The news of the last month has not been good for America’s prospects for leading the future of telecommunications. We’ve been outpaced and outsold by the Chinese IT giant Huawei, which just signed Austria as its latest client for building and maintaining its 5G networks—this, despite Huawei’s long record as a cyber thief and auxiliary to the Chinese government and military.
The stakes are huge. Future wireless 5G networks spanning the planet will enable everything from AI-supported phones and driverless cars to the smart grid, as well as governments’ access to data and networks essential to their functions, including their military. According to the Communications Technology Industry Association, here in the United States the technologies 5G would unleash could create three million new jobs and $500 billion in economic growth. The impact on the rest of the world, including Africa and Southeast Asia, could be even greater. But if China becomes the telecommunications colossus of the 21st century, don’t expect that impact to be good for democracy or freedom.
Our slow pace on 5G isn’t just due to Huawei’s slick salesmanship. Our telecommunication industry never arrived at a single competitive standard for 5G technology, and our efforts to get allies like Britain and Germany to reconsider their support for Huawei, have been ineffectual. At the Mobile World Congress last month, the efforts were pathetic.
To win the 5G race, leadership from the Trump administration will be essential. Our telecom operators sorely need direction on this issue—and the rest of the world needs someone to stand up to China’s bid for telecom hegemony.
This means pushing back on four fronts.
One, expose Huawei’s appalling record as corporate wrong-doer.
Talk early and often about their theft of T-Mobile intellectual property and Cisco’s source codes (both lawsuits were settled confidentially). Talk about reports that, starting in 2013 Huawei launched a formal policy to pay bonuses to employees to stole confidential information from competitors. Reveal why Huawei’s CFO was arrested for violating international agreements regarding sanctions against Iran. Expose the company’s deep ties to the Chinese military and intelligence agencies. Make every Western company and country answer the question: why are you taking on Huawei as a trusted partner for 5G?
Two, level with allies on the consequences of working with Huawei for future cooperation with the U.S.
To date eighty countries have agreements with Huawei regarding future 5G networks, including several NATO allies. We need to make it clear that if they can’t support us in our competition with China in this vital area, we aren’t going to feel compelled to support them where it counts for them, including protecting them from aggressors like China, Russia, and Iran.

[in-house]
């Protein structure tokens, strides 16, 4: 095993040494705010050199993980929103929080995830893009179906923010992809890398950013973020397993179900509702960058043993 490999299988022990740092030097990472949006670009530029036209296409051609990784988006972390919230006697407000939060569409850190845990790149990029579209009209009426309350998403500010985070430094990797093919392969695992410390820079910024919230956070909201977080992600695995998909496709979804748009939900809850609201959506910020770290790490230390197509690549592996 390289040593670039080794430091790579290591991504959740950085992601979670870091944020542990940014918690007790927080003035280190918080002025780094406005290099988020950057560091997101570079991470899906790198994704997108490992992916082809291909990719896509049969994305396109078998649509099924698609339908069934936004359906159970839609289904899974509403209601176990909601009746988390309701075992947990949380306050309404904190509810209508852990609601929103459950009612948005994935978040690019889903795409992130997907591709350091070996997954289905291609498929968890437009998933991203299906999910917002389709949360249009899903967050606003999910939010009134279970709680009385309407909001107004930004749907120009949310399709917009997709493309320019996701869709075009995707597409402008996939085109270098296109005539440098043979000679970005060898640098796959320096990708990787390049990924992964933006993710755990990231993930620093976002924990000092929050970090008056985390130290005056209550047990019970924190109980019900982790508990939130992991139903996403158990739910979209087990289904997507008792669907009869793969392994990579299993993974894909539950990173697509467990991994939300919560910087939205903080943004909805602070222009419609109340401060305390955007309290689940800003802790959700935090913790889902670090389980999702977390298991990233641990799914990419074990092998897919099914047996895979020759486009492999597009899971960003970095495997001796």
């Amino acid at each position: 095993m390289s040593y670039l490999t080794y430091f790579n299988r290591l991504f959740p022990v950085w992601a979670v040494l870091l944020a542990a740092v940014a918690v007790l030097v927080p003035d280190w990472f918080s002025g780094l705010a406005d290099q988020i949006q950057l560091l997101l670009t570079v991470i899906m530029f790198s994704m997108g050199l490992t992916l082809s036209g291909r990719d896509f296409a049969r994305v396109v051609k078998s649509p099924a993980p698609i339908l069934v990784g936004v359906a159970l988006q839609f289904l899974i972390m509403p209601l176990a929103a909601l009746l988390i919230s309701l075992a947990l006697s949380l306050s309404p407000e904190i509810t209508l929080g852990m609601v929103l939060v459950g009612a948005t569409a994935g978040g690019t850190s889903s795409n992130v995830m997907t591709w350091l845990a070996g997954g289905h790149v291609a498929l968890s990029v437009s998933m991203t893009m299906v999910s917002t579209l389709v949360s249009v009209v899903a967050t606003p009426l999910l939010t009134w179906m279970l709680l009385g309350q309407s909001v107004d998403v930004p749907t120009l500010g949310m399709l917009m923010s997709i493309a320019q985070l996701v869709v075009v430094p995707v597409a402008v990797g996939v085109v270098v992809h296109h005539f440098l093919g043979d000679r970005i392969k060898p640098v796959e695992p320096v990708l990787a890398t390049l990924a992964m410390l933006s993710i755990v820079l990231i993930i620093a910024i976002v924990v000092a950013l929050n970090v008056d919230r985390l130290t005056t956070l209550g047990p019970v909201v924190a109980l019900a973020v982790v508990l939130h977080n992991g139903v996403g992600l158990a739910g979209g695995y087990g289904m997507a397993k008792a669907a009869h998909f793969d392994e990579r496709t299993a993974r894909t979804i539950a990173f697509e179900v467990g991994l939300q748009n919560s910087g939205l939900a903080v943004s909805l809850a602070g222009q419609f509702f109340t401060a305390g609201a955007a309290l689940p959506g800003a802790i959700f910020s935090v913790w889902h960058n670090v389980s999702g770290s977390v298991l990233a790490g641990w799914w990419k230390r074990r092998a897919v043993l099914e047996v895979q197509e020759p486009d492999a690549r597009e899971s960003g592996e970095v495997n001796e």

The global military balance is the one sphere where the U.S. is still absolutely indispensable to other democracies around the world. We need to leverage that essential role in order to reestablish our leadership with allies, and in regard to 5G in particular.
In addition, the possibility that the U.S. might deny roaming rights to foreign telecom companies that sign on with Huawei, could help to focus allies on what really matters in this competition for 5G—and which side they really want to be on.
Three, raise the quantum flag.
Unless future 5G networks are quantum resistant and quantum capable, they will be out-of-date in ten to fifteen years, which raises the specter of having to rip out and replace very expensive infrastructure such as fiber optic networks that will be installed by Huawei from the Rock of Gibraltar to the Elbe basin. The U.S. can lead the way here by requiring quantum capability for our own 5G standards. It won’t happen otherwise, and it can provide a competitive edge over Huawei’s failure to offer the same safety and security standard.
Finally, it’s past time to get our own 5G act together.
As noted in an earlier post, America needs to unveil a new model for expanding access to spectrum through a wholesale market. We also need to arrive at a competitive 5G standard that others, including U.S. companies, can follow and invest in. Failure to achieve these standards, and relying on a monopolistic spectrum allocation system by auction that artificially inflates costs, have been the biggest blows to American interests. Our leading telecom operators aren’t going to correct course without leadership from the Oval Office.
Sometimes relying on the private sector to figure out the best way to advance new technologies by themselves, without a national strategy, is a mistake. If we had done that, we would have lost both World War Two and the race to the moon. The future of 5G, and the technologies it depends on, may well represent the same race for the future. The U.S. can’t afford to lose it, and neither can our allies.